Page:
Challenge #3 Explore a limited palette

Vinciane Lacroix, Result of this challenge applied to photography (CC-BY-SA)

If you like colors, you will be tempted to combine them in numbers, whether to decorate your living room or to make a canvas. Or else, you will not know where to start, and, for fear of making a mistake in taste, you will stay with blacks, greys and whites, in short, with neutral colors.

In the first case, you would take too many risks, because the more different shades there are, the more difficult it is to manage their interactions. In the second case, you wouldn’t dare enough, you would remain in the comfort of neutrality.

The solution is to start with a limited palette and explore all the harmonies it offers; this is the purpose of this third challenge.

You now know the GORC recipe: Getting inspired-Observe-Reproduce-Create.

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Françoise Lesage, Nature Obliges

Françoise loves color so much that she hardly dares to talk about it. Perhaps does she fear of reducing the emotion that color gives her? Would she feel like betraying the special relationship she has with color, a relationship she formed as a child? At that time already, contemplating a large box of colored pencils brought her immense joy.

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The tonic

#composition #tonic #dominant

In a painting, a photo, the dominant creates an atmosphere, it plunges you into a state of mind, it’s not a scoop. On the other hand, who among you knows the tonic?

The dominant, obviously covers most of the image. For example, in Monet’s painting “Rising Sun Impression”, the dominant is blue, a light blue, one would probably say blue-grey. Here we are, of course, on the water, in the humidity of the early morning. Note that we will refer here to the color range, not to the specific tone.

As for the tonic, it gives the image a boost. In small quantities, brighter and more saturated, it creates a focus in the image.

In “Rising Sun Impression”, the orange sun plays this role of tonic.

Claude Monet, “Rising Sun Impression”; the orange sun plays as a tonic in the grey-blue dominant painting.
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Art, color and travel

Every trip is an opportunity to immerse yourself in a colorful universe. Some places have a very strong graphic or chromatic identity: Jodhpur in India is blue, Burano near Venice is flashy, Toulouse is pink. For designer Anne Élisabeth, Paris is grey and white-chalk; London is steel and grey blue; Lisbon is ocher.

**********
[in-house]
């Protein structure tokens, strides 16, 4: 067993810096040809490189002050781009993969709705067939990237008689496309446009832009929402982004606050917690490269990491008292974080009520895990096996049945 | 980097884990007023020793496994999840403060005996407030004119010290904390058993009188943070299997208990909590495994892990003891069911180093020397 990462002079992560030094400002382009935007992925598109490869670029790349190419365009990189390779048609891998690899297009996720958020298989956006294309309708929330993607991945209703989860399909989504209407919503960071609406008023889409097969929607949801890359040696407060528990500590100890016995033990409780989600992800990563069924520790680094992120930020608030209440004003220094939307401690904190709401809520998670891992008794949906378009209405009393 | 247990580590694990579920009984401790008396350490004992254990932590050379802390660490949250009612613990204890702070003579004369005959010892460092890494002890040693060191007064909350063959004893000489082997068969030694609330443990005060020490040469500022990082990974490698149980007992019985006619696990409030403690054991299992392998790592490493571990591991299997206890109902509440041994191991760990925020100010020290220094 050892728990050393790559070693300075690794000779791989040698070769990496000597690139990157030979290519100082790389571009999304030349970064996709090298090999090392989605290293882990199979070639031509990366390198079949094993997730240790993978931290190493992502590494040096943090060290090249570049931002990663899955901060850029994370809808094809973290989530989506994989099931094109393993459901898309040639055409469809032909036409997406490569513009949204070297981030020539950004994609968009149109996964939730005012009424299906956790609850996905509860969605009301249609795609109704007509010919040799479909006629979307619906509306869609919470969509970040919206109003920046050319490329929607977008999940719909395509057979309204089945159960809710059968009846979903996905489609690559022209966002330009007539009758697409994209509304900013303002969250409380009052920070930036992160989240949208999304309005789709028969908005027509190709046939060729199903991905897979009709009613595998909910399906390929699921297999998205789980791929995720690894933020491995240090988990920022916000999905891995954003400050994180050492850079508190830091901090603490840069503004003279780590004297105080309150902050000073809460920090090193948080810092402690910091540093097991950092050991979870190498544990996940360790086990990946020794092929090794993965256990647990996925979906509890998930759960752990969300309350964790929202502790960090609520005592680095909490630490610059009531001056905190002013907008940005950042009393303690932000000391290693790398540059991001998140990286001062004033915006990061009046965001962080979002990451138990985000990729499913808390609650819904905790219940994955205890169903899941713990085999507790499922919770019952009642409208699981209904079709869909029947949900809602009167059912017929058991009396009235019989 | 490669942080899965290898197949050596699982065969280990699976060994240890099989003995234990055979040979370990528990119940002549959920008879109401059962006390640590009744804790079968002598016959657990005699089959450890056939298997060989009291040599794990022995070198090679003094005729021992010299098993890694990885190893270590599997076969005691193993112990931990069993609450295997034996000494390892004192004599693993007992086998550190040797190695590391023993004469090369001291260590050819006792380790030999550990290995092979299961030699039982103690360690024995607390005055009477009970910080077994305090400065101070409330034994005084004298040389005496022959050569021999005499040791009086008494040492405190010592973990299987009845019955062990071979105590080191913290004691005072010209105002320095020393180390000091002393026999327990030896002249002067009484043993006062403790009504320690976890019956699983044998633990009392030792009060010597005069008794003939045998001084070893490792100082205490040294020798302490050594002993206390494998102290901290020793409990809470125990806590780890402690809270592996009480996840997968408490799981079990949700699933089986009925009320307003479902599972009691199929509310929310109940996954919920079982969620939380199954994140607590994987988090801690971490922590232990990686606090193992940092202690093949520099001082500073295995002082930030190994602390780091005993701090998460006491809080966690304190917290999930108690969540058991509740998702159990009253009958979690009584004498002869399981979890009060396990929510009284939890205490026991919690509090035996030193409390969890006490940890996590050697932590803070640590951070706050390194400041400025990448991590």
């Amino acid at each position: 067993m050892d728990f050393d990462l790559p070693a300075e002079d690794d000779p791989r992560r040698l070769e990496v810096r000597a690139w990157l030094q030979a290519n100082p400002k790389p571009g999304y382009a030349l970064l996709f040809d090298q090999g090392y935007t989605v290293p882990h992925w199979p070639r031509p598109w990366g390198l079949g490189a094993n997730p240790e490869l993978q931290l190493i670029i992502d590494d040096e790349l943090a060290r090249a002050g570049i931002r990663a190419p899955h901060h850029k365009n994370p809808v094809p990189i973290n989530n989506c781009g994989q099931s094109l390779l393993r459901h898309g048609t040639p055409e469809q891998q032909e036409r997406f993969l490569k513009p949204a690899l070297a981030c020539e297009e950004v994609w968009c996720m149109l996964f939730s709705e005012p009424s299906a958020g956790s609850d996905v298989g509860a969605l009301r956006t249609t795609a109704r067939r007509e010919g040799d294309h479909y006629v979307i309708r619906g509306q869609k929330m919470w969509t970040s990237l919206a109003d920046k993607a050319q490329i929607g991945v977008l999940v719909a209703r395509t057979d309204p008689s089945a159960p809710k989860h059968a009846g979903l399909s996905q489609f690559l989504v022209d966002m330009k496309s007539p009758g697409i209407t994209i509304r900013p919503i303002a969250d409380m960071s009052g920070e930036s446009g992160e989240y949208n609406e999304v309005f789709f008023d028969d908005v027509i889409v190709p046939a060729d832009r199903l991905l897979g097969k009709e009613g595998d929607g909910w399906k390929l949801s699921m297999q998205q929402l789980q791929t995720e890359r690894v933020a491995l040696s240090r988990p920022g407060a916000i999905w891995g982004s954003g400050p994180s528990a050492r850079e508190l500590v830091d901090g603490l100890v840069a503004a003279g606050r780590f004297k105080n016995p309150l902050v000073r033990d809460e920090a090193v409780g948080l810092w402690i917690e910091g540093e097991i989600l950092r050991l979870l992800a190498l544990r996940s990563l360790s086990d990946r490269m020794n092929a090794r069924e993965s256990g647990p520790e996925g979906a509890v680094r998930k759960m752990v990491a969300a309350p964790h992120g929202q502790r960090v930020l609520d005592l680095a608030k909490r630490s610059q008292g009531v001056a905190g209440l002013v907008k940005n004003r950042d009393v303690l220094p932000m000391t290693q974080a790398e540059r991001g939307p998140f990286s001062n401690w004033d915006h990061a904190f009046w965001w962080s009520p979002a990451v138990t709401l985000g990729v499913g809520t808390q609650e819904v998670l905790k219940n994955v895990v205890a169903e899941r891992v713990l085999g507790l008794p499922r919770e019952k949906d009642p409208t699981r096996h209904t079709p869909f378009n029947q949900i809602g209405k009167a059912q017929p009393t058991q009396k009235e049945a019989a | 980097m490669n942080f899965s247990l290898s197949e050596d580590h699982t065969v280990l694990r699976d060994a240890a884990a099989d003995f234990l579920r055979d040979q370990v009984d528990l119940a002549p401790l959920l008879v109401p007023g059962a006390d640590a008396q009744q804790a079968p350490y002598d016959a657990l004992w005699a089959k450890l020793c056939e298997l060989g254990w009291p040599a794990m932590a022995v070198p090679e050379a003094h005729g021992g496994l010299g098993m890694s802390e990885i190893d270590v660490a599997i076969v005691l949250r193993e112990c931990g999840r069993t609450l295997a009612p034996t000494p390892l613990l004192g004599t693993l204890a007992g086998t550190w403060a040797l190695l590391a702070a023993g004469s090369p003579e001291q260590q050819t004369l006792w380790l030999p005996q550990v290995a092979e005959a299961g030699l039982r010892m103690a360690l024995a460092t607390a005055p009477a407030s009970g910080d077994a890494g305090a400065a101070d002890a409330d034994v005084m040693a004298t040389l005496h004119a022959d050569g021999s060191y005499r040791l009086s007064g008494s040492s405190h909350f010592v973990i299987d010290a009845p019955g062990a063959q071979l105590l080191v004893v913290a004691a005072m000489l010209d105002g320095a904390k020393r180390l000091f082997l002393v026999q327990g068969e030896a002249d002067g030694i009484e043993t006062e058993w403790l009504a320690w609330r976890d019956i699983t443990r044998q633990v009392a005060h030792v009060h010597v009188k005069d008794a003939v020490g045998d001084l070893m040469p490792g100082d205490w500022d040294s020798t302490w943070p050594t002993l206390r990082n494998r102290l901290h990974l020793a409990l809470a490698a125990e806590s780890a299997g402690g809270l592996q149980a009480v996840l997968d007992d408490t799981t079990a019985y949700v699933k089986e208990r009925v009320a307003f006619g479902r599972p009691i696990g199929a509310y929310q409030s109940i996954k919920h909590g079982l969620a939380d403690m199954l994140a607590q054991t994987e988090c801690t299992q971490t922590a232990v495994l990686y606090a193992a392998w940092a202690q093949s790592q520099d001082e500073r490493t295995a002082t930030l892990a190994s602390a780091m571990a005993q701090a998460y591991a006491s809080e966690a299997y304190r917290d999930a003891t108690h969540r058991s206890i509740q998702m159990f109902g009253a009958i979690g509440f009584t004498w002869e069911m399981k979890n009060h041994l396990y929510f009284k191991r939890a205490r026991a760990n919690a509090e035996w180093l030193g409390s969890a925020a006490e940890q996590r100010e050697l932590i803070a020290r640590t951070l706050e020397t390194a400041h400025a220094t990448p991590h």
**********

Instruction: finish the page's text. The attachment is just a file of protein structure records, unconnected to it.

Would knowing the color of the place change life? Probably not, but to look for it, to feel it, to qualify it, probably.

In my travels I look for beauty. I find it in nature, landscapes, the city, light.

Who better captures the essence of beauty than artists, whether they are local or not? From then on, my travels always take me to an Art Museum, an exhibition or a gallery. With a sketchbook, a camera or more recently a telephone or a graphic tablet, I soak up the atmosphere and note my impressions,… or those of others. For a long time I have collected these images in an annual pocket calendar. During various meetings, they were the starting point for an exchange.

This article is an invitation to travel in order to nourish one’s imagination, vary one’s palette and confront one’s vision with those of others.

Before going into my travels, let’s see how travel has been essential for some great painters.

Vinciane Lacroix, “Agenda 2004”, trip to Normandy and Pas-de-Calais (CC-BY-SA 2.5)
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The Color of Royal Talens


This 36 pages booklet edited by Royal Talens, very practical, gives the rudiments of color theory and explains how to use them in painting. The book is divided into 4 chapters: (I) the formation of color, (II) the color properties, (III) the mixing of colors, and (IV) the use of color in painting. The illustrations, simple and numerous, are very educational. The booklet is partially available in English here and in several languages there.

Please find below a detailed summary followed by my own opinion. Note that I do not have any financial interest in promoting this guide.

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